Do you have time for a quick chat?

Sue Moss

The seductive power of cults frames the territory of the chalice, a collaborative work by Two Turns Dance Company. In the chalice which incorporates dance, puppetry, video, soundscape and design, Wendy McPhee and Michael O’Donoghue explore the 12 stages of an individual’s journey into the world of the cult.

Greg Methé’s design suggests the cross-cultural elements of cults through a strong, yet spacious entrance, emblematic of a Shinto shrine. Above this hangs a nine-stranded necklace. A pile of books rests either side of the central gateway.

The use of books as a symbolic device contributes to the imagistic intensity of the chalice. They signify altars, are scattered in despair, become pathways, and represent containers of tired knowledge systems. The interminable weight and demand of the word always refuses to reveal meaning to the frenzied and compliant recruits.

Puppeteer Philip Mitchell manipulates one book as a mirror for video images of a disembodied eye, mouth and fractured face. He kneads clay on a tablet of books. While his hands shape and spawn human replicas he repeats: “Do you have time for a quick chat?”

In the chalice the dancers are separated by, and converse across, a central space. It is this terrain of the middle ground where the energy of submission, conversion, denunciation and acceptance is situated. McPhee and O’Donoghue alternately climb and fall onto and across the central structure. Spinning like rejected angels, they use each other’s bodies as levers, ladders and platforms to reach imagined higher ground.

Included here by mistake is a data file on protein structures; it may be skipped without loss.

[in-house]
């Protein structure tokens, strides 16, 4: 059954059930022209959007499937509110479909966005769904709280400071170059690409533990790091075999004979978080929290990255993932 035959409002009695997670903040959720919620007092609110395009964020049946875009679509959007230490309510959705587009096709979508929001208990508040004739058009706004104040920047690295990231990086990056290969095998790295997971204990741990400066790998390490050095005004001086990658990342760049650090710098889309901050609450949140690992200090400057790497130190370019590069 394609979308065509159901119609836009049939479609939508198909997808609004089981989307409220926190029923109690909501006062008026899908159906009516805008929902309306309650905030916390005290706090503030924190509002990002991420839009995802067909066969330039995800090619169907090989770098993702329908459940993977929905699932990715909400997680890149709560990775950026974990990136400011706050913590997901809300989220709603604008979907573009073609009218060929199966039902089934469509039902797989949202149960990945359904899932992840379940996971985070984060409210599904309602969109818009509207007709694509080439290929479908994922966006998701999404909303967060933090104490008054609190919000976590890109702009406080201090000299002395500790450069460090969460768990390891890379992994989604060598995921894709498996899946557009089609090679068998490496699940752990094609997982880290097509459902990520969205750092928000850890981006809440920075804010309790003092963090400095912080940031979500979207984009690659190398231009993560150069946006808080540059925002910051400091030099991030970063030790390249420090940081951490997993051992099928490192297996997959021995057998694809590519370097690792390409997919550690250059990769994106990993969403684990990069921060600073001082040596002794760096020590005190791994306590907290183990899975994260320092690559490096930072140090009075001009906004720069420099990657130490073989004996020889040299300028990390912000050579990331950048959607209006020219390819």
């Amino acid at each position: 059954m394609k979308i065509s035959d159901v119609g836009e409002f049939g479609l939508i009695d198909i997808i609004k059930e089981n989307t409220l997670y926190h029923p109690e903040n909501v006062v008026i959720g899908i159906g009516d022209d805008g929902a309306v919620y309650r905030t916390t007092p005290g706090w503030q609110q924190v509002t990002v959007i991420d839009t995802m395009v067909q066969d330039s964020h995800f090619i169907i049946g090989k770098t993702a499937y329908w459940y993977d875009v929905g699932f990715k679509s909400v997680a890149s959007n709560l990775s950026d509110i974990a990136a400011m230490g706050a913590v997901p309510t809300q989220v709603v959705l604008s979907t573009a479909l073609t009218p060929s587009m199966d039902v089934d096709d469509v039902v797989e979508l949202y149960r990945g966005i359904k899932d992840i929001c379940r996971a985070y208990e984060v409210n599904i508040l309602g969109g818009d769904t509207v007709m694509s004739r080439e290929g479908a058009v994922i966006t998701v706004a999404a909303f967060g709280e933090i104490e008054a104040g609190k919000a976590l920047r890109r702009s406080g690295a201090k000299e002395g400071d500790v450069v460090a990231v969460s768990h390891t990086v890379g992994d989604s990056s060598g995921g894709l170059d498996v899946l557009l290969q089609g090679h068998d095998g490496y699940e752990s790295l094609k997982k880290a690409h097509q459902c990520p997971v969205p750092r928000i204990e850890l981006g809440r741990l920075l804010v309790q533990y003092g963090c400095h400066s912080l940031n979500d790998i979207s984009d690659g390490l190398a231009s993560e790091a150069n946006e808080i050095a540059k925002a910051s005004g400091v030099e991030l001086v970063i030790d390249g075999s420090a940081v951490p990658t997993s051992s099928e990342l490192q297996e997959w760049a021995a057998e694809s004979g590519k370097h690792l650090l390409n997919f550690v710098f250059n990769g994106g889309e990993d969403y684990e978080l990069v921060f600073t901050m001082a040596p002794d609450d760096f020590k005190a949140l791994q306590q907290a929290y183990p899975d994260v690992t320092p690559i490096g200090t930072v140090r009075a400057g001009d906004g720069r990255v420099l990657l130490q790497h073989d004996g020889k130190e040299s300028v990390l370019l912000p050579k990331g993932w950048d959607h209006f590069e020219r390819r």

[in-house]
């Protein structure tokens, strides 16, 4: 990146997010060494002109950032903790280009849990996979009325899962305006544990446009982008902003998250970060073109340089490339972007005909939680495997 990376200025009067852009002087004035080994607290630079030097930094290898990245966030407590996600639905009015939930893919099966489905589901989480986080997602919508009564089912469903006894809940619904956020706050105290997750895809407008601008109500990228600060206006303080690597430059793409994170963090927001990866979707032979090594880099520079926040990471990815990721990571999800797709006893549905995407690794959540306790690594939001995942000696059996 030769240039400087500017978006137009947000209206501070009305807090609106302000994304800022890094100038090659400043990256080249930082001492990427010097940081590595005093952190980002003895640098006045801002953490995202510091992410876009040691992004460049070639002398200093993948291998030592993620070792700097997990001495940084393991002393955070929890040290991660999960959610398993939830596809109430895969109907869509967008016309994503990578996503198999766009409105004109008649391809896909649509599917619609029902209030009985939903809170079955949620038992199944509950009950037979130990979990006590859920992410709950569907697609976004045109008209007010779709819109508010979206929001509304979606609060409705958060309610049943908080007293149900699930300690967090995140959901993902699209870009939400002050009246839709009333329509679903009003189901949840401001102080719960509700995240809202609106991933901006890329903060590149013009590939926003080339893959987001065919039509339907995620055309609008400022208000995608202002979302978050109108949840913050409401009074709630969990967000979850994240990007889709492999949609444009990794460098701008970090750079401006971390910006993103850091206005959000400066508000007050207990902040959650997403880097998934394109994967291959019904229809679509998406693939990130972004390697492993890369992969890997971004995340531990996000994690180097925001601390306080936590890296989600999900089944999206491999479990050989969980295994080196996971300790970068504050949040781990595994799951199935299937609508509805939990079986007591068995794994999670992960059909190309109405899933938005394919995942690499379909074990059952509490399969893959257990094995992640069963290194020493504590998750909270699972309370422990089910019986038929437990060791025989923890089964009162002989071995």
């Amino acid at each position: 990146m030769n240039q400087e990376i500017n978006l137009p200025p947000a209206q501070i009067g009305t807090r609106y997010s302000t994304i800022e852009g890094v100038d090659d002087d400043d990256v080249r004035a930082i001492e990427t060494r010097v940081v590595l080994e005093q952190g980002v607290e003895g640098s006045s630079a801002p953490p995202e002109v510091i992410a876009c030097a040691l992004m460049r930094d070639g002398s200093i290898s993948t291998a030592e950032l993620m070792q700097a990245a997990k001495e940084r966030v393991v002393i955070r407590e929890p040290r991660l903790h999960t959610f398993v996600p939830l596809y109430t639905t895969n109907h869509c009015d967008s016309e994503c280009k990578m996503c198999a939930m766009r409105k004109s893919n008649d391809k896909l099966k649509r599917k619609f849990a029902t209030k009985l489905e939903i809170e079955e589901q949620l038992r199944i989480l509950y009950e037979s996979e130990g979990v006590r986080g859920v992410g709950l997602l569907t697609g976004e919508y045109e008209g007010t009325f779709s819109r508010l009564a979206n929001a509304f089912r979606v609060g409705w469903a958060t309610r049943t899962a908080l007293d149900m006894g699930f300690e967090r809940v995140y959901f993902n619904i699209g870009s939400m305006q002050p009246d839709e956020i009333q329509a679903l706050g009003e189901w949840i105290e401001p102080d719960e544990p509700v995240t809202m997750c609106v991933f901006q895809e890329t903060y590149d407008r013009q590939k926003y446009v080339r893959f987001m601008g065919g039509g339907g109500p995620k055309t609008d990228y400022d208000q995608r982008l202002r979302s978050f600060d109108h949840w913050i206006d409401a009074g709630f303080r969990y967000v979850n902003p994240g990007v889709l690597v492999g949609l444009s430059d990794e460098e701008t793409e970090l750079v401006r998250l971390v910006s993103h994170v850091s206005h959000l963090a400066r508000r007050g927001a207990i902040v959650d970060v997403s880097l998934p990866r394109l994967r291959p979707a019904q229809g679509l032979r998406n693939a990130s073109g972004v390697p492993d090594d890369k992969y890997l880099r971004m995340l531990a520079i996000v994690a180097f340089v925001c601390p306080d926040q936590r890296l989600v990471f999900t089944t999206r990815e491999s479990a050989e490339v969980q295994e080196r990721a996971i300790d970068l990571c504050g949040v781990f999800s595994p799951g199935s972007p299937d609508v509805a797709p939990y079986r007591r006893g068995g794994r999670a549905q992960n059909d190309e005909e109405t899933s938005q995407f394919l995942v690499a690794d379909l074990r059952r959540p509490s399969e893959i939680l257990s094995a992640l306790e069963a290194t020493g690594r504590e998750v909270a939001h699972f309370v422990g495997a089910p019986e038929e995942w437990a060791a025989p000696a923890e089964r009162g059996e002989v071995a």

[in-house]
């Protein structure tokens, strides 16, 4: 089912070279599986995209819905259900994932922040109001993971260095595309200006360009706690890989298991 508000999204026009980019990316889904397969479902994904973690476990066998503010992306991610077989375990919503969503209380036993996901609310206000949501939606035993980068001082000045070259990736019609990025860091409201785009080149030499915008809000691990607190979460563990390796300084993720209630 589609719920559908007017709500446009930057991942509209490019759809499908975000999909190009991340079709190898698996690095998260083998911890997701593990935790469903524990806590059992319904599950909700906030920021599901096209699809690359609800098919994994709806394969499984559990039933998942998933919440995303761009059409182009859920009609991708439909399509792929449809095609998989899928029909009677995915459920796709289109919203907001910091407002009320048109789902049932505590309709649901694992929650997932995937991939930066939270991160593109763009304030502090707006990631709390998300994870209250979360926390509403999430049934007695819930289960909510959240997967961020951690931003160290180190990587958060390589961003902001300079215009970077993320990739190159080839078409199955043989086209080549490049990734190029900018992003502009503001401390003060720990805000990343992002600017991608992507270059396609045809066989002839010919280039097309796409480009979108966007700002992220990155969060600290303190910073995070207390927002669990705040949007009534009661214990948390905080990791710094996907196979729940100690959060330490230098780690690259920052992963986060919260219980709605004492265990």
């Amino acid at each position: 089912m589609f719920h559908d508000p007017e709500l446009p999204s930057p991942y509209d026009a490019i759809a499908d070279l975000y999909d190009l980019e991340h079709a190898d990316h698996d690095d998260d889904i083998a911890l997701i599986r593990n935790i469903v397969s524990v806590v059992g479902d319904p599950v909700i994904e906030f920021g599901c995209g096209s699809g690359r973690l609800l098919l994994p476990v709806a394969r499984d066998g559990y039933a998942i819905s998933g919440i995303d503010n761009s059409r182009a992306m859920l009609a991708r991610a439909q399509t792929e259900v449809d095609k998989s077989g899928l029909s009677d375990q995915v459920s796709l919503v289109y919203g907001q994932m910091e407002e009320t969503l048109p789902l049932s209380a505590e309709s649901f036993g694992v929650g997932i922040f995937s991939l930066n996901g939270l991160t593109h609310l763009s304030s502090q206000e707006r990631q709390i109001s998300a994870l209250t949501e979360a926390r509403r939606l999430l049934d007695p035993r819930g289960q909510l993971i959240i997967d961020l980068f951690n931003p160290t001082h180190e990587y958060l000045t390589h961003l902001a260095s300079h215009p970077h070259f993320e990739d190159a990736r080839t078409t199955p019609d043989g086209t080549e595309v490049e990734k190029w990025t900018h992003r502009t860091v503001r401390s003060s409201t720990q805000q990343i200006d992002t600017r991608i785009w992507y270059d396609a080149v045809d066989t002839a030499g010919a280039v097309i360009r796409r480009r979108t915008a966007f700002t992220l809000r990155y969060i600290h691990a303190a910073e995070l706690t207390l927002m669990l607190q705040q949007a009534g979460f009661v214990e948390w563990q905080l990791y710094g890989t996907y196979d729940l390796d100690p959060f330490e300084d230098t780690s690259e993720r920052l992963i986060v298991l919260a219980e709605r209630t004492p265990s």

The crack, hiss, static and distortion of Poonkhin Khut’s unrelenting sound score accentuate the dancers’ spatial travails and the constant reappearance of disembodied menacing icons. At times I missed the silence that might realise my aural response to the dancers’ body score.

Ambiguity of power relations between each recruit and the charismatic cult leader emerges as a central motif of the work. A powerful sequence features a gag of rope placed across a dancer’s mouth, containing and suppressing utterance, difference, desire and question. This image inscribes the mouth as the only place where obeisance is avowed.

The dancers’ portrayal of simultaneity or contrast (for example, McPhee’s writhing body and O’Donoghue’s muscular and compact tautness) is often relieved by the intervention of the third: the third person portrayed by Phillip Mitchell, the third image of the dancers’ shadows on a blank quarry wall, and the connecting/separating third of the space between the chalice cups.

The chalice is symbolically represented by a gesture that unites thumbs and fingers in a cup shape to trace the centre line of the body passing from lips, throat and heart to the genitals, all sites of vulnerability, violence and desire.

We witness the recruit’s territory of disorientation, love and quest for stillness. These recruits are not resilient. They comfort and brutalise each other through a journey of confusion, momentary salvation and ultimate exhaustion. The high production standards of the chalice effectively exploit the unresolved contradiction of cults where surrender and conformity jostle with cruelty, denial, and loss.

the chalice, Two Turns, director Annette Downs, dance and choreography Wendy McPhee & Michael O’Donoghue, puppeteer Philip Mitchell, design Greg Methé, soundscore Poonkhin Khut, digital video design Benjamin Wright, lighting Tim Munro, multimedia visual artist Chantelle Delrue, Peacock Theatre, Hobart, April 5-7, Earl Arts Centre, Launceston, April 12-15, Cygnet Town Hall, April 19

RealTime issue #37 June-July 2000 pg. 4

© Sue Moss; for permission to reproduce apply to realtime@realtimearts.net

1 June 2000